Ling's Pavilion at Colaba is your only hope for some reasonably authentic Chinese food at Mumbai. The photos taken by my BB under very poor lighting don't do the food justice
“Hello, my name is Kalyan, can I book a table for eight for 8.30 tomorrow night?”
“I also want to book a Hainanese chicken rice that Baba Ling said he would make for us”.
“Tomorrow difficult sir”
“I will be coming with Manisha, Cheryl, Ranjit. They are regulars at your restaurant. For many years”
“I write on Finely Chopped and I have written about you guys, please?”
“It is the Bengali New Year tomorrow. We really want to have the chicken rice.”
Hushed conversation at the background. Silence.
“Ok sir, we will make it.”
Well feast your eyes ladies and gentlemen, I don’t know which of the levers worked but this is a picture of the Hainanese Chicken rice that was put together for us for our Poila Boishakh dinner.
Having eaten Hainanese chicken rice at Singapore and its cousin, Ipoh chicken rice at KL, let me tell you that what they made for us at Ling’s Pavilion was as real as it gets. Right down to texture of the chicken skin, the taste and firmness of the meat, the demure finesse of the stock, the ephemeral nature of the rice cooked in chicken stock, the ginger and red chilli dips which came with the dish and the slices of cucumber that came with it. Last evening we were sitting at a table at one of Singapore’s many Hawker Markets. Bang in the middle of Colaba. This custom made dish for us cost all of Rs 700 (USD 14).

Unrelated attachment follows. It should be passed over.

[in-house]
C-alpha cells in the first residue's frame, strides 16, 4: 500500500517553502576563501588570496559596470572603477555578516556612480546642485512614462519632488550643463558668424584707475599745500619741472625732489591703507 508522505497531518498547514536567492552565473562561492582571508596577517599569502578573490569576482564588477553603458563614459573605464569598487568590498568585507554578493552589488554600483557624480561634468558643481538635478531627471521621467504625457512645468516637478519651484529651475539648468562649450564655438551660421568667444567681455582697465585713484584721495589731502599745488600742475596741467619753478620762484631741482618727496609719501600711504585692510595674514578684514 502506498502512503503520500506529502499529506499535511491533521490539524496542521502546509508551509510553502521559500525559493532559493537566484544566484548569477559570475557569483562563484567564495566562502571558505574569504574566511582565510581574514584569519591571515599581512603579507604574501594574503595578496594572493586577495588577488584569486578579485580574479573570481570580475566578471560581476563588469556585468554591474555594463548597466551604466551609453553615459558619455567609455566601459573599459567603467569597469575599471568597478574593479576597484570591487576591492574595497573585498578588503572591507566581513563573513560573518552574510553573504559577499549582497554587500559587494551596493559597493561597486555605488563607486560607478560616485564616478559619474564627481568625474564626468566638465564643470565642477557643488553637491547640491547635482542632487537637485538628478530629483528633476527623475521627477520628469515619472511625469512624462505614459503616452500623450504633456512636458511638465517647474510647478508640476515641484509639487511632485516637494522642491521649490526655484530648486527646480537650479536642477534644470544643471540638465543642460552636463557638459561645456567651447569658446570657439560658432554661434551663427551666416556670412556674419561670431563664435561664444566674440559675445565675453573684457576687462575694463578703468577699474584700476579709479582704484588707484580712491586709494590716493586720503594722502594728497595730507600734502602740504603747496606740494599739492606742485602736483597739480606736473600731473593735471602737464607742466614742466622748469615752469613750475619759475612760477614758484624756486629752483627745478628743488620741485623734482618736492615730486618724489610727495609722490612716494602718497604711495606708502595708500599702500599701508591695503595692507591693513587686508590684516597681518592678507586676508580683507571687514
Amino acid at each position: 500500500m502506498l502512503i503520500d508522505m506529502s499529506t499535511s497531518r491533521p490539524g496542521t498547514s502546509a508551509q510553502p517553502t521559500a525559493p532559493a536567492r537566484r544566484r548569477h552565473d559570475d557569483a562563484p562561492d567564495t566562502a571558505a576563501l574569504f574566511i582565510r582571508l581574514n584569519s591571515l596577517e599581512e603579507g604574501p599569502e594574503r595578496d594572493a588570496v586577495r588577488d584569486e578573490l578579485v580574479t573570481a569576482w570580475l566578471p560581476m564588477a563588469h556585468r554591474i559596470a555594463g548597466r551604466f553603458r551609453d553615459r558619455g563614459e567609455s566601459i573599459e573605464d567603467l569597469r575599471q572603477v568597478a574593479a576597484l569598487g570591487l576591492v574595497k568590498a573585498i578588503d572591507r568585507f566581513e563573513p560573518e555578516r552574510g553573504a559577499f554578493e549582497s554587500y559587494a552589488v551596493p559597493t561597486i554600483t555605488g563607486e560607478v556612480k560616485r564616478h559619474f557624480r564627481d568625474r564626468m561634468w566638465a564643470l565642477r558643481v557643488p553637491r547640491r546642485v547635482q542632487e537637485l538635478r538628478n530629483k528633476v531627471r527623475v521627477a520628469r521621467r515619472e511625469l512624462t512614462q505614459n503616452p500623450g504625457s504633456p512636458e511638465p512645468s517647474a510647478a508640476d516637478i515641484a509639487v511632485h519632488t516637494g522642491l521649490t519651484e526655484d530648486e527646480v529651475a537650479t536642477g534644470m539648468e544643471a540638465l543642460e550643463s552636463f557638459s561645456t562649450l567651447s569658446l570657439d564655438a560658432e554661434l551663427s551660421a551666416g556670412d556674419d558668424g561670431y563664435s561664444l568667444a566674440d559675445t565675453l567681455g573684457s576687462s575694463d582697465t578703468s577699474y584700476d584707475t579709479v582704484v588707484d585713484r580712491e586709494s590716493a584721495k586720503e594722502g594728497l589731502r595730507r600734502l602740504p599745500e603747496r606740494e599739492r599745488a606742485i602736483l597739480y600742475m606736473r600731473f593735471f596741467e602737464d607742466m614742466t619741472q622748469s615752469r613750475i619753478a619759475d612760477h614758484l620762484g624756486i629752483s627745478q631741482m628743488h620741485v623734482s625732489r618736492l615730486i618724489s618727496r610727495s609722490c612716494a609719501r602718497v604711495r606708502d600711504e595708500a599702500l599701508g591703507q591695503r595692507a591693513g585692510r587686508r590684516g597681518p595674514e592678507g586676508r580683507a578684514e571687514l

Three Bengalis. One half Bengali half Marathi. One Maharashtrian and honorary Bengali. One Parsi. One Goan.
Our dinner order, “No vegetables. Take no prisoners.”
Tagore, Bose and Ray would have approved off this.
Chilli garlic prawns as bouncy and fresh as we remembered it from last time.
A new discovery, pork in Chinese bread pouches...the pork mix more Singapore Straits than a Somerset Maugham story.
Pork belly, made in the base for their roast pork. Sujay, our maitre’ d from Darjeeling at West Bengal, put this dish together. Out of the menu. Marrying the cut of meat that we wanted with the preparation that we wanted. A dish so colourful that K, for a change, asked me why I hadn’t brought my camera.
A mixed meat Hakka noodles which I initially ignored with all the wonders around. Then I took a bite. There were tears of joy in my eyes. Firm noodles, tender meat, a riot of strong flavours, a very thin film of sauce at the base ... every bite screamed Jimmy’s Kitchen to me. The Cantonese restaurant at Calcutta’s Park Circus where my dad used to take my mom and me for lunch everyday after school, in between his chambers. More than a quarter century later my little sister in law took us there for lunch. “I am not that little”, she said.
I remembered Soumik’s comment at Purepur Kolhapur. For once I too didn’t want dessert. I wanted to sleep with the memories of Kolkata, Singapore, KL and the dreams of the Orient unsullied by anything else.
Then Sujoy came up to us with a smile that was bigger than him. “Coffee ice cream. The chef has sent”.
Honest food. A happy place. Great friends. Lots of chatter. Spectacular food which reduced us to happy smiles. Dinner dreams that came true. Happy memories which came alive in a warm yellow glow. Free ice cream.
Seems like 1418 will be better.
Shubho Poila Boishakh
Or as the Chinese say, Gong Xi Fa Cai